Up Up & Away

Found this video clip online today. Apparently this took place a few days ago, in celebration of the last super moon of 2019.  I’m pretty sure I would have thought it was a meteor or meteoroid (apparently there is a serious difference in the scientific world) if I had seen it live.  Glad to know the police had been forewarned.

But seriously, jump out of a helicopter at 4,000 feet? Obviously the jumpers could breathe at this altitude, since Mount Everest is a lot higher, but still….jump out of a helicopter at 4,000 feet?  Gives me the wilies.

I’ve done two really scary things in my life. Both of them within 3 days of each other.  When YA was just a year old, I was offered the trip of a lifetime to Kenya and Tanzania.  We started in Nairobi and traveled around for 8 days, staying at a different lodge every night.  We had early morning and late afternoon safari runs, entertainment and massive amounts of great food.

I knew prior to the trip that an option hot-air balloon ride would be offered and I convinced my boss that I should be allowed to expense it. If you had asked me before this if I would EVER get in a hot air balloon, the answer would have been an unequivocal “no”.  When faced with this option however, I couldn’t get past the idea that I would be sorry to let an opportunity like this pass me by.  I was correct – it was fabulous and nothing like I expected.  We even had a wonderful breakfast cooked for us in the bush after we came down, complete with champagne.

Two days later, the group met a pilot who was doing open-air biplane tourist flights around Mount Kenya. He came and spoke to our group at a cocktail reception and at the end of his talk, he mentioned that the group leader had said there would be time for one flight in the morning before we left; was anyone interested?  I had my hand up so fast that I almost pulled my arm out of my socket.  Again – fabulous, complete with leather jackets and silk scarves and Out of Africa music playing in our headphones. I felt like Dennis Finch Hatton.

So I’ve overcome my fear twice for experiences that were over the top. But I’m still fairly sure no one will ever convince me to bungee jump.  Or fling myself out of a helicopter at 4,000 feet.

What scary things have you done?

32 thoughts on “Up Up & Away”

    1. I made it through two hospilizations where the doctors didn’t have a diagnosis for me, but their guess was that it was very serious. One turned out to be totally curable with the right antibiotic, the other not so easily curable.

      I actually was not that scared while I was in the hospital; I’m more scared thinking of the future. Especially if that guy in the white house has his way and the ACA and its protection of preexisting conditions is wiped out.

      Liked by 4 people

  1. I am getting more and more fearful about heights, especially driving in mountains, looking over cliffs or high structures etc. I am not fearful of flying in commercial airplanes, but you would never get me up in a balloon, helicopter, or small plane.

    The other day an adult male became very upset in my office and spent about 40 minutes yelling and shouting . It alarmed the others on my floor so much a couple of them sat outside my door to intervene if necessary. I wasn’t scared at all. Those sorts of things don’t scare me.

    I think I reported here on the Trail that last summer I rescued a little parrot that was on our deck and got it to perch on my finger even though I am afraid of birds. That took more bravery from me than sitting in an office with a ranting and angry person.

    Liked by 4 people

    1. Acrophobia seems age-bound. As a child I climbed tall trees like a squirrel. At 12 I galloped on horses, careening about in the saddle. In both cases I was fearless. I am now terrified by any height and would not willingly climb a chair to reach a high cabinet.

      This seems a natural progression. For example, I like to keep my apartment tidy. But bending down to pick up things on the floor is harder all the time. They keep putting the floor farther away from me.

      Liked by 3 people

      1. I think I would be very comfortable and happy climbing trees if I still had the physical capacity to do so. I only get anxious with heights when I don’t have anything to hang on to.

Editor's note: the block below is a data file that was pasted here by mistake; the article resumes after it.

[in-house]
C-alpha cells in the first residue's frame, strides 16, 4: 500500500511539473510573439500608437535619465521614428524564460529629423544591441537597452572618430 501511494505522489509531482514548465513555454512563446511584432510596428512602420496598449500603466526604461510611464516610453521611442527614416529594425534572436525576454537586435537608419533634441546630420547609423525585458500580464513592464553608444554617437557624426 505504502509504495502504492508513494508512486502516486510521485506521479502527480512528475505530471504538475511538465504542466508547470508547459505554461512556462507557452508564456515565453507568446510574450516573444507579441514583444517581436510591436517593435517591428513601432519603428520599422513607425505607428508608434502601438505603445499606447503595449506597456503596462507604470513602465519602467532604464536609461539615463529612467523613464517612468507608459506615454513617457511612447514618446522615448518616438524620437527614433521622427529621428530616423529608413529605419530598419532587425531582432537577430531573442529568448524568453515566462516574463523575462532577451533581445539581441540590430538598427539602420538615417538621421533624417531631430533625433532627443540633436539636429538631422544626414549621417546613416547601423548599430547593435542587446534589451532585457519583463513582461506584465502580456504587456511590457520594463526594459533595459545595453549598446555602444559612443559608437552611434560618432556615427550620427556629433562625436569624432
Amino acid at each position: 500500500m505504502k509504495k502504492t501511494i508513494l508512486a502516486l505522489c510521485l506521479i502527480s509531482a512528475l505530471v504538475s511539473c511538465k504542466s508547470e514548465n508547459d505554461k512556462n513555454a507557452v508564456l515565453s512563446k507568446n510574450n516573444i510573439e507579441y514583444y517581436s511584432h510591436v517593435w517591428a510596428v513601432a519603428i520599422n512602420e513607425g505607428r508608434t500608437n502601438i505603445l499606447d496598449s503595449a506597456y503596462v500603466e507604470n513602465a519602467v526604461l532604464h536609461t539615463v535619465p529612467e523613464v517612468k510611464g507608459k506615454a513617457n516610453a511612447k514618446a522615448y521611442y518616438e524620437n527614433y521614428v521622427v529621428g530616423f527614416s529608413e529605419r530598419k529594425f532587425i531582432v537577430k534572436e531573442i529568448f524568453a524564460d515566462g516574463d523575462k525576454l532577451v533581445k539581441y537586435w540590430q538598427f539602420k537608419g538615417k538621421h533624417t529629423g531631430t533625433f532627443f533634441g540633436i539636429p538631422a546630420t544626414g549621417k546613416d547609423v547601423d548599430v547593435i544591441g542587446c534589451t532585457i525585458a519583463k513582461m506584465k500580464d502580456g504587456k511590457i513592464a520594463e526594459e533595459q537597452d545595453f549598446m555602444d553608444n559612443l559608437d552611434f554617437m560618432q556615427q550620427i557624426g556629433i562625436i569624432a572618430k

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  2. It takes bravery to operate a pressure cooker, even an electric one.

    For some reason, the social workers and counselors at my agency are terrified of working with children age 5 and under. I am trying to reduce their anxiety about that. I find such trepidation puzzling.

    Liked by 1 person

  3. I like to think I would have happily taken the rides on the hot air balloon and the biplane had I had the opportunity.
    The most terrifying thing that comes to mind and to which I have alluded before was driving in Wales. It was not so much the driving on the “wrong” side because half the times the roads we were on were single track and there was no wrong side. It was that those single track roads were in many cases winding and lined on both sides by eight foot hedges. I would have proceeded cautiously because you never knew when you would encounter a car coming the other way and pull-offs weren’t always available, but I was also being pushed into uncomfortable speeds by the traffic piling up behind me. It was bad enough in the daytime but we were there in late October and early November and it got dark around 5PM, so it was difficult to entirely avoid driving at night, when the cars you would meet and the ones piling up behind you were just a string of headlights.

    I would go to bed each night with my hands clenched in a death grip from clutching the steering wheel.

    Liked by 3 people

    1. Bill, this would terrifying me completely as well. That’s why when I go out on my travels I do not drive. Unless I’m on Maui or the Big Island. My only exceptions.

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      1. Daughter wants to drive in Iceland. I told her just make sure you rent a car with an automatic transmission. She doesn’t know how to drive a shift.

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        1. Driving in Iceland should be a piece of cake. Except for in Reykjavik, there should be little traffic, and they do drive on the right hand side of the road. Daughter should have no trouble finding a rental car with automatic transmission.

          Liked by 1 person

      2. I’ve driven in England, Scotland and Wales. Early on, it was easy because I had the courage of the ignorant. I was out of my depth, but assumed other drivers would recognize me for the dumb tourist I was. Then I realized many other drivers were city folks on holiday, and they knew less about driving than I. Even so, most of my driving was fun because there were so few cars sharing the roads. That changed when I drove in the famous Lakes Region. The roads were just as skinny, but the traffic and its speed were altogether terrifying.